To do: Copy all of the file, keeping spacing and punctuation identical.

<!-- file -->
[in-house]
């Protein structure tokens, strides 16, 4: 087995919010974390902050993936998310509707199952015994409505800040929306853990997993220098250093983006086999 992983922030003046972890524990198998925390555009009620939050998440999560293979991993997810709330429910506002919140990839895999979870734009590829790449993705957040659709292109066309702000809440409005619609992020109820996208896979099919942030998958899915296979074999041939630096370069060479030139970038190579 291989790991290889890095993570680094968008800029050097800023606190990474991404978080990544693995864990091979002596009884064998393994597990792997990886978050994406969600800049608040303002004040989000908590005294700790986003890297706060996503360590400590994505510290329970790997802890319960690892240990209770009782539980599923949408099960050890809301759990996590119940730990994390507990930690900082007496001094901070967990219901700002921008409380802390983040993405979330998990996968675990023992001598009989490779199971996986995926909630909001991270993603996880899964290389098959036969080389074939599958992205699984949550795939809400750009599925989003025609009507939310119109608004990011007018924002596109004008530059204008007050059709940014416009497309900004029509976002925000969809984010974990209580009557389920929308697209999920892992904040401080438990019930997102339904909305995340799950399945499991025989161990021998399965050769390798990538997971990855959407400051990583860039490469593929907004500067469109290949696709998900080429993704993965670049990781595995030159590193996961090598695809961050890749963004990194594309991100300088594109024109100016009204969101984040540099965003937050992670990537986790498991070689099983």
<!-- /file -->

[in-house]
């Protein structure tokens, strides 16, 4: 087995919010974390902050993936998310509707199952015994409505800040929306853990997993220098250093983006086999 992983922030003046972890524990198998925390555009009620939050998440999560293979991993997810709330429910506002919140990839895999979870734009590829790449993705957040659709292109066309702000809440409005619609992020109820996208896979099919942030998958899915296979074999041939630096370069060479030139970038190579 291989790991290889890095993570680094968008800029050097800023606190990474991404978080990544693995864990091979002596009884064998393994597990792997990886978050994406969600800049608040303002004040989000908590005294700790986003890297706060996503360590400590994505510290329970790997802890319960690892240990209770009782539980599923949408099960050890809301759990996590119940730990994390507990930690900082007496001094901070967990219901700002921008409380802390983040993405979330998990996968675990023992001598009989490779199971996986995926909630909001991270993603996880899964290389098959036969080389074939599958992205699984949550795939809400750009599925989003025609009507939310119109608004990011007018924002596109004008530059204008007050059709940014416009497309900004029509976002925000969809984010974990209580009557389920929308697209999920892992904040401080438990019930997102339904909305995340799950399945499991025989161990021998399965050769390798990538997971990855959407400051990583860039490469593929907004500067469109290949696709998900080429993704993965670049990781595995030159590193996961090598695809961050890749963004990194594309991100300088594109024109100016009204969101984040540099965003937050992670990537986790498991070689099983």